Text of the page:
Years ago, a paralegal was "promoted" by receiving increased responsibility and more complex assignments. Today, paralegals can be promoted to positions such as case manager, manager of paralegals, trial specialist, and assistant corporate secretary.
While the "promotable" paralegal is entrusted with bigger and better assignments, those are never given to you. Why? One reason could be that you are not putting forth the effort. If your firm does not have a training program—and many do not—it is up to you to continue your education and expand your skill set. Many paralegals will not take the time to learn more, because either their firms won't pay for it, or they feel they do not have the time to invest, or both.
If you really cannot financially afford additional formal training, then study and practice on your own. When you feel confident, let your supervisor know that you are ready and willing to work on better assignments—and that you are able to handle them. Keep track of your accomplishments and contributions by putting together a portfolio that shows off your best work and highlights your skills and experience.
The "promotable" paralegal looks the part. There is an old saying: Dress for the job you want, not for the job you have. If you want more responsibility, dress responsibly. Even though you may work in a casual office, present yourself in a manner that inspires confidence in you by those around you. Save your jeans for the weekends!
The "promotable" paralegal is a pleasure to work with. Every office has its share of whiners and complainers. Make sure you are not one of them. Maintain a positive outlook and a can-do attitude even when you don't feel like it, and make your co-workers feel good about their lot even when they don't deserve it.
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The "promotable" paralegal can move up because there is someone else available to take his or her place. But what if there really is no one behind you to assume your duties? Train someone! Select the most realistic candidate to succeed you and teach him or her everything you know. Do not worry that you are working yourself out of a job; when someone else can pick up for you, you are free to move up. Plus, you are helping to open doors for that person.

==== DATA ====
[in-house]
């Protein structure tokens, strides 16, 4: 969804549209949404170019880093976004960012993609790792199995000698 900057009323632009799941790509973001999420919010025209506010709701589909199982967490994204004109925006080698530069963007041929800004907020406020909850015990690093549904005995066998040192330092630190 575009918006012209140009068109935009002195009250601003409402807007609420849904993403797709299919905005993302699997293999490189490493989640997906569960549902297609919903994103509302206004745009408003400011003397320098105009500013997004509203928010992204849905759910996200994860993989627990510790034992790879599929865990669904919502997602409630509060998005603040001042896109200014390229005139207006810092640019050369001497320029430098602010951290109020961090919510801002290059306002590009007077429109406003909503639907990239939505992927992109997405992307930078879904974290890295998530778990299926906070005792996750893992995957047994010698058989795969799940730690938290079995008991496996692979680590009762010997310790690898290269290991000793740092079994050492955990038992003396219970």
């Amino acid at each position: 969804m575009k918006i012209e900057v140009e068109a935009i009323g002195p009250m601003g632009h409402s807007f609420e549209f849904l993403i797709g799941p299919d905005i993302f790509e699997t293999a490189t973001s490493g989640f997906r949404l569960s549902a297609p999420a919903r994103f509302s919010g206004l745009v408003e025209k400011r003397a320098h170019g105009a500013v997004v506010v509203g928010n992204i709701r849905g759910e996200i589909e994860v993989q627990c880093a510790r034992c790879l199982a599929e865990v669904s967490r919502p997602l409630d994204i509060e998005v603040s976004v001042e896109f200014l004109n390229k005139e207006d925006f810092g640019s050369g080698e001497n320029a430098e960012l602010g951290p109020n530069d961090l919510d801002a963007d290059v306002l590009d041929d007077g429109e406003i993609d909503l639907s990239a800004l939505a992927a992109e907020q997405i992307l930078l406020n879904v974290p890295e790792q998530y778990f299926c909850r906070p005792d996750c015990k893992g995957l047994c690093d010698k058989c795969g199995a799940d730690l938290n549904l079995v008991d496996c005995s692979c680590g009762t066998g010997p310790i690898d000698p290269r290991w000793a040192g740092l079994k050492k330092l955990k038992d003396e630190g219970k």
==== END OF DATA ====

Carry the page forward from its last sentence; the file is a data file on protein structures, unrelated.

"Promotable" paralegals make their own breaks. Pay attention to what is going on in your firm, and evaluate its needs and challenges. If you see an area that is being neglected, create your own opportunity by writing up a new job proposal and description for yourself.
"Promotable" paralegals work for forward-thinking firms. If associates in your firm are performing work that is normally viewed by other firms as paralegal work, tactfully point out to them that clients are being billed too much and may leave to go elsewhere. Increase your value by decreasing their workload.
Though it is difficult, "promotable" paralegals are patient! Many employees, particularly those in their first jobs, don't remain with one firm long enough to advance. Another paralegal's resignation could mean a promotion for you, so hang in there!
A "promotable" paralegal is at the right place at the right time. Obviously, this is sometimes beyond your control. And if you already know that the senior partner resents you, your coveted promotion may not be a reality. But what you can do is to place yourself in a situation where you are more likely to succeed. Connect with a firm that has a culture befitting your work style and core values.
Finally, "promotable" paralegals are realistic. While none of us likes to admit this, we do have limitations. Perhaps the position that you seek is actually beyond your best ability. Make an honest assessment of your potential, then either make the best of where you are, or set off in a different, more fulfilling direction. More than likely, you have hidden talents that you have not yet tapped.